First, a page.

Earlier this week, we introduced the design challenge to our students. The 2nd graders were excited for a number of reasons, and working with 7th graders topped the list. This morning, the 7th graders came down to the Marina Campus so we could interview each other. We had brainstormed a bunch of open-ended questions to ask them, and they came armed with questions of their own and templates for note-taking. One strategy we used if we got stumped was to “Act Like a 3 Year Old” and ask “Why?” five times, to get details and stories. As teachers, we were so impressed at how attentively all the boys were listening and how thoughtful they were in their responses. Signs of empathy building! We are looking forward to defining need statements from all this data!
On Friday we kicked off our first upper school STEM project of this school year: The Bungee Design Challenge. Town School 8th graders are tackling the question: “How might we use a mathematical model to design an exciting, yet safe bungee system?” This project originated when math teachers Garrett Frank and Hilary McArthur were looking for an opportunity to teach linear scaling in a fun and exciting activity. This year I am thrilled to be collaborating with them, and we have been working to create a challenge where the boys must use their understanding of linear algebra, forces, and the laws of motion to build an elastic tether to safely bungee jump an action figure. The project is structured within the design thinking framework, and the boys will also incorporate a deeper sense of their prospective users to inform their bungee system design. The action figures are scheduled to be launched from above the ENI workshop at the Marina campus on Wednesday, October 9. Stay tuned!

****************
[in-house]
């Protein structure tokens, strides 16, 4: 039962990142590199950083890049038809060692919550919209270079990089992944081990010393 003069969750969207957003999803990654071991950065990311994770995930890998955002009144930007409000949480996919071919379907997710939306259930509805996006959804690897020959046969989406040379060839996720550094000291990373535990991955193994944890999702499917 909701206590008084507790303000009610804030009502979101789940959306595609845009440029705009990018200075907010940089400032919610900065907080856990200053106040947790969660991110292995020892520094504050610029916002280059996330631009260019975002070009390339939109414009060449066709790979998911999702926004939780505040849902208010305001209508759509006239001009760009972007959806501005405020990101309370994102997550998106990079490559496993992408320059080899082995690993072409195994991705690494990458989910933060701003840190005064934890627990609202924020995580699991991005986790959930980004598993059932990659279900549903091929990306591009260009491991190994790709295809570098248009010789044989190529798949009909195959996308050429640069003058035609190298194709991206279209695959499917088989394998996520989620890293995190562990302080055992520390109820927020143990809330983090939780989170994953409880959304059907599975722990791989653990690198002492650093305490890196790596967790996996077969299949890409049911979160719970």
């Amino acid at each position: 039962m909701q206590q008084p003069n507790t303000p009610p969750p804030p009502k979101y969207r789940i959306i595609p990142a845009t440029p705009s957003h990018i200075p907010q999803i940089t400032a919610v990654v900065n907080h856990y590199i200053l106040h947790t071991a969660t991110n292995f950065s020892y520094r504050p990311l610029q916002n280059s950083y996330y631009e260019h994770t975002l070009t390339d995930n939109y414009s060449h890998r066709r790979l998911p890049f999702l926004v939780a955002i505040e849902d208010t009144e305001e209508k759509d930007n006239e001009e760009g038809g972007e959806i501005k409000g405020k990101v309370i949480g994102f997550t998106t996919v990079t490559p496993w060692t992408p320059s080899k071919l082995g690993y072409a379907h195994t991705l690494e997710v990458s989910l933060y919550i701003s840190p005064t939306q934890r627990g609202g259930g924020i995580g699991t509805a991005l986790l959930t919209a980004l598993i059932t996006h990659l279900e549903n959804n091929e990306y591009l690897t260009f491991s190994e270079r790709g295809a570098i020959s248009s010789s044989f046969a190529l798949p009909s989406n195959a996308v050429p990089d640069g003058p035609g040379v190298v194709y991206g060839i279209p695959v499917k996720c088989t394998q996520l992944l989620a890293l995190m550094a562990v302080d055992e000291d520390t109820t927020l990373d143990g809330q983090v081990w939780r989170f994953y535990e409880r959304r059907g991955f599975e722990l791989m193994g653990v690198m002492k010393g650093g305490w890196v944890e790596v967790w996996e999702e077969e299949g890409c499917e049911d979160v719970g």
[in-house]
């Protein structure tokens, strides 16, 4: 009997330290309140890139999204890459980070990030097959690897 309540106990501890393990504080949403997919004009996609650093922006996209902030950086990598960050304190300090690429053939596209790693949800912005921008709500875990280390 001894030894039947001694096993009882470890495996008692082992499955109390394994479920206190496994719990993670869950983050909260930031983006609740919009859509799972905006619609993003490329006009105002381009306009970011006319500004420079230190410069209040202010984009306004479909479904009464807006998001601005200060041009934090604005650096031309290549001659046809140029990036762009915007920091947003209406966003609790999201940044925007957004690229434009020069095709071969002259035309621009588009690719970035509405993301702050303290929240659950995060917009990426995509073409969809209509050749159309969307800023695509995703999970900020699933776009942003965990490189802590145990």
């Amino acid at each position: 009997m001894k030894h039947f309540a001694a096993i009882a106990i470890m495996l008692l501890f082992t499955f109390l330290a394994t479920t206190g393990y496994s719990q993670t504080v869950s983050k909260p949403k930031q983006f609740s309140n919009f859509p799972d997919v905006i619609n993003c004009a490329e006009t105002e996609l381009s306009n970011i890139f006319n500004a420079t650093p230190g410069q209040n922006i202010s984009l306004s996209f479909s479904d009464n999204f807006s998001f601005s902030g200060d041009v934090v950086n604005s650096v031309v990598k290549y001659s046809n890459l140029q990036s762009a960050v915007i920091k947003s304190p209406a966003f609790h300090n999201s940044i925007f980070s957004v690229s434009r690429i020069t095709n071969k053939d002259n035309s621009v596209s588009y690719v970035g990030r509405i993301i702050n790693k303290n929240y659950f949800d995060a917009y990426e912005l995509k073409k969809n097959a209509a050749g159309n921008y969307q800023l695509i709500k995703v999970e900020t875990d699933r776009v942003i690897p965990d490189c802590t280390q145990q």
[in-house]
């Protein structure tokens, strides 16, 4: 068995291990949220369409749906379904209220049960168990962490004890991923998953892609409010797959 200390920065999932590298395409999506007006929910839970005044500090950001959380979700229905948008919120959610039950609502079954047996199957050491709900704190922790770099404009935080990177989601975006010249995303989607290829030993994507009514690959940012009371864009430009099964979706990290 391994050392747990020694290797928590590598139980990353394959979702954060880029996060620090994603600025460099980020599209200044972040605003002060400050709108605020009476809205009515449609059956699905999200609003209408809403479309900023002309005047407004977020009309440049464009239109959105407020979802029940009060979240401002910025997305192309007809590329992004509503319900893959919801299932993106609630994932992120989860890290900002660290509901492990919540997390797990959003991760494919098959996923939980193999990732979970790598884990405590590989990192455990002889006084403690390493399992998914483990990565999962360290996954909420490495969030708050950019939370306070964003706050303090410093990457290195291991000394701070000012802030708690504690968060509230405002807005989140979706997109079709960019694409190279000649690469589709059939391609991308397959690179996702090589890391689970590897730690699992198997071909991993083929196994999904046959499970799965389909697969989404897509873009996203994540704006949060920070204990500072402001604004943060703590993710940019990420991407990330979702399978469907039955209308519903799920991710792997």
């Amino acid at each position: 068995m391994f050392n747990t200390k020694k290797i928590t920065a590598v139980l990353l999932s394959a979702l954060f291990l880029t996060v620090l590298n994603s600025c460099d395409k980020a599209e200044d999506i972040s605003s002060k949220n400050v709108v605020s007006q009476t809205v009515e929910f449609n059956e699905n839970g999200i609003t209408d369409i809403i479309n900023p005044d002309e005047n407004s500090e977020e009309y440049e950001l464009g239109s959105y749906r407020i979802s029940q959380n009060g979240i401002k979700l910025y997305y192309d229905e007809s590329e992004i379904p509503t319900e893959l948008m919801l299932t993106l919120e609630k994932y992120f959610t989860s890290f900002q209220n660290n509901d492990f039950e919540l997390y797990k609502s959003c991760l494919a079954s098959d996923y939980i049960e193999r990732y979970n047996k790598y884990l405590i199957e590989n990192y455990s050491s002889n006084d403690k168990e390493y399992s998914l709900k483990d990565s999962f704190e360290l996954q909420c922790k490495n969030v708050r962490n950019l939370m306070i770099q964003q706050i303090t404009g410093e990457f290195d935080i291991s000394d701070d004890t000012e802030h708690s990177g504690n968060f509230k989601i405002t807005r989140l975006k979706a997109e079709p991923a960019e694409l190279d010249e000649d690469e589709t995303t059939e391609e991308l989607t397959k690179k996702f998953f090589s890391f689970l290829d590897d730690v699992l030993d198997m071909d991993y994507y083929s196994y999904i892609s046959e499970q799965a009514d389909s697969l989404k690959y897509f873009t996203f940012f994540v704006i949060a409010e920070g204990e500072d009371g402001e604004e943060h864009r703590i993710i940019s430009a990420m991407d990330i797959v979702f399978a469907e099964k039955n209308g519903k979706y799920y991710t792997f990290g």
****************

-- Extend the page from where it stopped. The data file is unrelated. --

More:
Exploration and Empathizing: Students watch footage of bungee jumpers to better understand how linear algebra can help them design fun and safe bungee-jumping system.
Defining the Problem: Students frame their challenge in terms of what a bungee jumper would want to experience (i.e. get really close to the ground, long rebound, etc.)
Ideation: Students engage is lively brainstorming session to identify a range of possible solutions to the challenge.
- Prototyping and Testing: Students rapidly crank out small-scale versions of bungee systems, dropping their action figures from tables, the ceiling, and stair-wells around campus. The goal here is “failing-forward!”